middle of a civil war. i think we find out that, for the most part, the iraqis that supposedly threw down their weapons and ran in fact just change unit firms, as they were sunni, and just marched act in the direction of the shia groups. host: which is what you said earlier. guest: i would say that that religious group's view from saudi arabia is different from the -- ideology of the islamic state. the islamic state once to wipe everything out. that is why they are conducting cultural genocide in places like paul myra -and- pal -- in
palmyra. it is not anything like you have with the wahhabi views out of riyadh. we need to be very precise and thinking through what this conflict is within islam between these political and violent groups and the struggle and the islamic community about the role of islam in private and public life. there is unrest there because of this debate about dealing with modernization, globalization technology, the role of women. it has exasperated civil society on multiple levels. host: one minute left. quick question for our guest derek harvey. caller: yes. i think you said earlier that one world society has been good
-- new world order is good for the u.s. and the world. i do not think so. i think what is happening here is that isis is there to make it so we go in, with our forces, take out a side -- host: we get you there -- we stop you there. is it all about assad? guest: no, but the syrian assad problem is key. there is no opportunity to do with it now because of the way it has progressed. we need to consider being more aggressive in dealing with the assad problem and striking at isis in syria. we can only do that if we agree asadsad is a primary objective. that would bring other countries on board. it would be a coalition with the unity of purpose and strategy.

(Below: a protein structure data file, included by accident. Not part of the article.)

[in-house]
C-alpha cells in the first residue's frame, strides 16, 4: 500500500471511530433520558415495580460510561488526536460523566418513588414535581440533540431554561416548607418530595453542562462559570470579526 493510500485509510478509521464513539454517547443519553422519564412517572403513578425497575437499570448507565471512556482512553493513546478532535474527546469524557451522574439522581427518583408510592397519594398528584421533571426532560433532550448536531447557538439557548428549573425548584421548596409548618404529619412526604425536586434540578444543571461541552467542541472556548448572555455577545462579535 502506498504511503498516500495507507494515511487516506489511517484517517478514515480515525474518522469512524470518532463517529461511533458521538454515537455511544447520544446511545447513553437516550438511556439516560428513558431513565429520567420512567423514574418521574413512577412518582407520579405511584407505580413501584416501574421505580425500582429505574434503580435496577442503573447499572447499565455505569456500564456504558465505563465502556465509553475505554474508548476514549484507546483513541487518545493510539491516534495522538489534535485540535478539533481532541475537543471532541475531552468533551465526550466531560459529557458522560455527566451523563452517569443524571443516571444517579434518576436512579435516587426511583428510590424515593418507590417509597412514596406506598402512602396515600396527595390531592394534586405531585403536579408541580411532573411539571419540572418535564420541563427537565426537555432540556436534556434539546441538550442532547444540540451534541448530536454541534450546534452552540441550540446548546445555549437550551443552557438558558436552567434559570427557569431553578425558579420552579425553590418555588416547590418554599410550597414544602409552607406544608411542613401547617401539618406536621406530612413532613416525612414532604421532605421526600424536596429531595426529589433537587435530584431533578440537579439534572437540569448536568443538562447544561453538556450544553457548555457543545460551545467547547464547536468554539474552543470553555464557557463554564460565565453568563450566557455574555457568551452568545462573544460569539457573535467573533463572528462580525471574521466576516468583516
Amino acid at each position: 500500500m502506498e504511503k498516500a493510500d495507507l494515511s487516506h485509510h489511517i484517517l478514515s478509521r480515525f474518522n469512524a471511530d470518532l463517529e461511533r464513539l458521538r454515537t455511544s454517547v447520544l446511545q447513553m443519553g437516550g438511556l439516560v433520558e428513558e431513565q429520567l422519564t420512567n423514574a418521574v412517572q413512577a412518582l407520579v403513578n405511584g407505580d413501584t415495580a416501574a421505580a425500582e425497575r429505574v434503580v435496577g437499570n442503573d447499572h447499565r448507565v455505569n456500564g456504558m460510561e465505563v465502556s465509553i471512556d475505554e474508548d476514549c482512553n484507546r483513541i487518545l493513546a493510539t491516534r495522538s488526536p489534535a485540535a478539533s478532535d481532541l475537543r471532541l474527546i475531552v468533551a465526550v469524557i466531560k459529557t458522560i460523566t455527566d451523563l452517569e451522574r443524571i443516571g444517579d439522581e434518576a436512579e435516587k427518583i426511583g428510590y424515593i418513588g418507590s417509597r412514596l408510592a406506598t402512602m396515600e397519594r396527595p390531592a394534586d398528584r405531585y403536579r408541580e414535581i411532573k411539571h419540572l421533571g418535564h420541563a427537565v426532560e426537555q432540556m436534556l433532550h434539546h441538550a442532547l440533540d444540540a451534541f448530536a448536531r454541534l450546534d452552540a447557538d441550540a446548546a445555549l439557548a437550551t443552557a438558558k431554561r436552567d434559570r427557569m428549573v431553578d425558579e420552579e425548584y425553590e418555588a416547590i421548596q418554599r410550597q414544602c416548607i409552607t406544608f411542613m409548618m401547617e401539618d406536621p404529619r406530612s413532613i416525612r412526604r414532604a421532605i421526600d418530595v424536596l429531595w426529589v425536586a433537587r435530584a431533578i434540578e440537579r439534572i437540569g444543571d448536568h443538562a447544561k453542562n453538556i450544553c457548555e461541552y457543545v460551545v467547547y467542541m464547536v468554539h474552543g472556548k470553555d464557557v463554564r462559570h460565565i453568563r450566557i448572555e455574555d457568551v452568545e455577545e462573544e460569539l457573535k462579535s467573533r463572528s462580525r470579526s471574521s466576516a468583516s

it is hard to have a strategy if you cannot agree who the enemy is. that is one of the problems with the syrian dilemma. it prevents us from getting a major alliance. host: gets compensated. -- it gets complicated. guest: yes. host: retired colonel derek harvey, currently the director of the global initiative on civil society and conflict. thank you for joining us. we turn our attention to veterans on this memorial day. the political director for the iraq and afghanistan veterans for america. marvin and deborah kalb will be with us at eight up slow to take your calls and comments. thank you for joining us. "newsmakers" is coming next. we look at another scene at the vietnam memorial along the mall
in washington, d.c.. enjoy the rest of your weekend and have a great week ahead. ♪ [captions copyright national cable satellite corp. 2015] [captioning performed by the national captioning institute, which is responsible for its caption content and accuracy. visit ncicap.org] >> here on c-span this morning "newsmakers" is next. and the hearing talking about the agency upon -- agency's conduct. and later, the commencement speech at the university of south carolina. followed by the senator speaking at the commencement ceremony for graduates of oklahoma state university. john mcardle: and on "newsmakers" is memorial day -- this memorial day weekend, we are joined by senator johnny isakson, republica